Admin/Union

Surveying the System

4 October 2016

This year all 39 universities in Australia are taking part in the National Sexual Assault on Campus Survey run by the Australian Human Rights Commission (AHRC).

The results of the survey will provide an insight into the numbers of sexual assaults occurring on campuses. Results will be compared to the reports of sexual assaults received by universities and the police. The survey includes an open call for anonymous submissions by students who have experienced sexual assault or sexual harassment while at university.

Adriana Mells, Women’s Officer at the University of Melbourne Student Union, is positive about the outcome for the survey.

“This survey is going to be the first of its kind and its results hope to inform what Universities should be doing better, in terms of reporting procedure and support services for students who have experienced harassment and assault,” she says.

The results of the almost $1 million survey will be published online, including accounts by students who have consented to have their submissions published. The University of Melbourne currently has programs running which hope to put an end to assaults on campus. Though the University of Melbourne’s description of sexual consent by the Safer Community Program is simply the legal definition, “free agreement to engage in a sexual act”, the reasons for not having free agreement listed are due to alcohol, fraud or force.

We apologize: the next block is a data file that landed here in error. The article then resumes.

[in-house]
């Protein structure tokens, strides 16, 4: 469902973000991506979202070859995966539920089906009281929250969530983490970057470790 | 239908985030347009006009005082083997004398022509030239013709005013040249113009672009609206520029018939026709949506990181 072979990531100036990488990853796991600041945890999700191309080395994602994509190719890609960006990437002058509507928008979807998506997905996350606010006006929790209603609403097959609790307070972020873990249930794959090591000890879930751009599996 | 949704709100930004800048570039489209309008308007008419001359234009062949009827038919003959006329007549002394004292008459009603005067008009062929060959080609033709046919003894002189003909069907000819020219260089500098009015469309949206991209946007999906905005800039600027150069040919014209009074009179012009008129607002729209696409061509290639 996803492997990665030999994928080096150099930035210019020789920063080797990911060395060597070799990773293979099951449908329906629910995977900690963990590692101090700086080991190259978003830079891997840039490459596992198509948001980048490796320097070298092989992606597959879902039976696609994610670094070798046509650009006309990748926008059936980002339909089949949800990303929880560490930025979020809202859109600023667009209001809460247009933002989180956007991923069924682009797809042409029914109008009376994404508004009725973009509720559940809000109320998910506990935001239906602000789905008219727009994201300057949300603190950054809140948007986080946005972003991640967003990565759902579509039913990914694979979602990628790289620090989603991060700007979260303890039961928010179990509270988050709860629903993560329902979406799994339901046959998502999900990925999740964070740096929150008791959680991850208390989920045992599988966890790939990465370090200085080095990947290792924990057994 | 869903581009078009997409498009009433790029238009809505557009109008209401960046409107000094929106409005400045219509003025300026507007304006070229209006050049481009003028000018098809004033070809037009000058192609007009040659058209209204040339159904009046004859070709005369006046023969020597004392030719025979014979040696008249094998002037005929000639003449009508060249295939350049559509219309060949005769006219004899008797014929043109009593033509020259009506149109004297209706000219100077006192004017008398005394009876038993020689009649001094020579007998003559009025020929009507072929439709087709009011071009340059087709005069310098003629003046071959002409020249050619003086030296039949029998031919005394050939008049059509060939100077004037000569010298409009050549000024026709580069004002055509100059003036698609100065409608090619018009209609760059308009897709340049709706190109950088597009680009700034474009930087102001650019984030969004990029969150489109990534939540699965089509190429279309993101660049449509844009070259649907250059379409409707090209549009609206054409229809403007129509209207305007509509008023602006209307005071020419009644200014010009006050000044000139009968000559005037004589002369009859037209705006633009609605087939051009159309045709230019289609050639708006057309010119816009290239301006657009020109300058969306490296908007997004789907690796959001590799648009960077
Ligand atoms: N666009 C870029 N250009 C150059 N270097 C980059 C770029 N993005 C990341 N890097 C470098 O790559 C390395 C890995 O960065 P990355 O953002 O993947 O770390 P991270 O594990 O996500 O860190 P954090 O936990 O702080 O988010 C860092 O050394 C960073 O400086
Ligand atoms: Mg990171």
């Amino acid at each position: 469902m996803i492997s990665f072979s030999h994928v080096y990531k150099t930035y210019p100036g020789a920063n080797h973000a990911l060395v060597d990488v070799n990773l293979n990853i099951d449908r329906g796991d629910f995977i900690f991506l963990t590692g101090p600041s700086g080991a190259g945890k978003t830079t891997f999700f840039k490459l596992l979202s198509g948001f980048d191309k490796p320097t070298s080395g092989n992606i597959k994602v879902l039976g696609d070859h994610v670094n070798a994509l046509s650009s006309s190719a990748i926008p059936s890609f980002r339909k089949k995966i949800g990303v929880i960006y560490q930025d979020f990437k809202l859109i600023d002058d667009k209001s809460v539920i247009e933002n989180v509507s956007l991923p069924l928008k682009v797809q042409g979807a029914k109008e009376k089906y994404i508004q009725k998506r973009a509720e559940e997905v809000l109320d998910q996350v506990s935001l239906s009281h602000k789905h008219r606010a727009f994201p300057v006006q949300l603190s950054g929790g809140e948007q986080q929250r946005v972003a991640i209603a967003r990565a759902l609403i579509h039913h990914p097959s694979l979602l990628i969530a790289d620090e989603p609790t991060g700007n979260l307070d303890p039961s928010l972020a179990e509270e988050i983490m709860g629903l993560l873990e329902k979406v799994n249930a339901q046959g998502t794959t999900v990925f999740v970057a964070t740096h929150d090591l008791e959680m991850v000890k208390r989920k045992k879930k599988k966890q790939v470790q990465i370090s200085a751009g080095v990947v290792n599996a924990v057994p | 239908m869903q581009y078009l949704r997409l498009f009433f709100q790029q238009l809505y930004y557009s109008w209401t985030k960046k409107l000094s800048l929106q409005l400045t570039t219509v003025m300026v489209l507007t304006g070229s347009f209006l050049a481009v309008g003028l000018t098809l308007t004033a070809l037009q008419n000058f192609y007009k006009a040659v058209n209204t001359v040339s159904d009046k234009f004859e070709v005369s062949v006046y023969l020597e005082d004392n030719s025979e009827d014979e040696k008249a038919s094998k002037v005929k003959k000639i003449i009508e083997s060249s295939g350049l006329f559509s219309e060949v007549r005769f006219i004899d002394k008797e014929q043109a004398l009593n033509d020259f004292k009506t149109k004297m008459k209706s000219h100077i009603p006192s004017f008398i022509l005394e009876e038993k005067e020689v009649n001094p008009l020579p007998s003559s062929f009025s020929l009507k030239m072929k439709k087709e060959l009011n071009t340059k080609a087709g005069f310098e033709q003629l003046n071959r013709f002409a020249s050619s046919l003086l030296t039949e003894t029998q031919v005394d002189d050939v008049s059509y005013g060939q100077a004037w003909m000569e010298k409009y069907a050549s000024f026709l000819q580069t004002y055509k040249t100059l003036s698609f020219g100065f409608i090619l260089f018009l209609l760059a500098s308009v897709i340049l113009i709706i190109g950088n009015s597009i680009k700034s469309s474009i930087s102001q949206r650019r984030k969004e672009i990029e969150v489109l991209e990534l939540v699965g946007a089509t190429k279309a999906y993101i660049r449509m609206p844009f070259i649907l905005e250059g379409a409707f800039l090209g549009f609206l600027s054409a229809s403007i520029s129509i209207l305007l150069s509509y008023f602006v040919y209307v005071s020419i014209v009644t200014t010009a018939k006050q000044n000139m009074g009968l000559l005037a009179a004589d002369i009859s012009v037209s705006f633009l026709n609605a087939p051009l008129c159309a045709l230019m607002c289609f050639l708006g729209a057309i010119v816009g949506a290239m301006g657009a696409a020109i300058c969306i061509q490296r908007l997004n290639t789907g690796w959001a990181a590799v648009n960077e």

The national survey calls on students to report much broader and common harassment such as “inappropriate staring or leering” and “sexually suggestive comments or jokes that made you feel offended”.

Women’s Officer for the National Union of Students Heidi La Paglia is hoping the AHRC survey will provide a clear picture of what the problem looks like in Australia.

In a statement she says, “[It] will also provide data on how universities are responding to sexual assault, which will be analysed and used to develop best practice guidelines which we will be able to use to hold universities to account. Once the results are out, universities will no longer be able to provide excuses for why they are not acting on the issue”.  

A recent report by the National Union of Students found that 53 per cent of abuse victims were targeted on campus, either at a university event or in college with only 5 per cent reporting their harassment or assault to the police or the university.

With university services being stretched more than ever, the results of the survey are likely to impact universities’ priority spending, particularly towards counsellors and support services. The survey will also provide a critique of the effectiveness of services at universities and how well current policies are affected.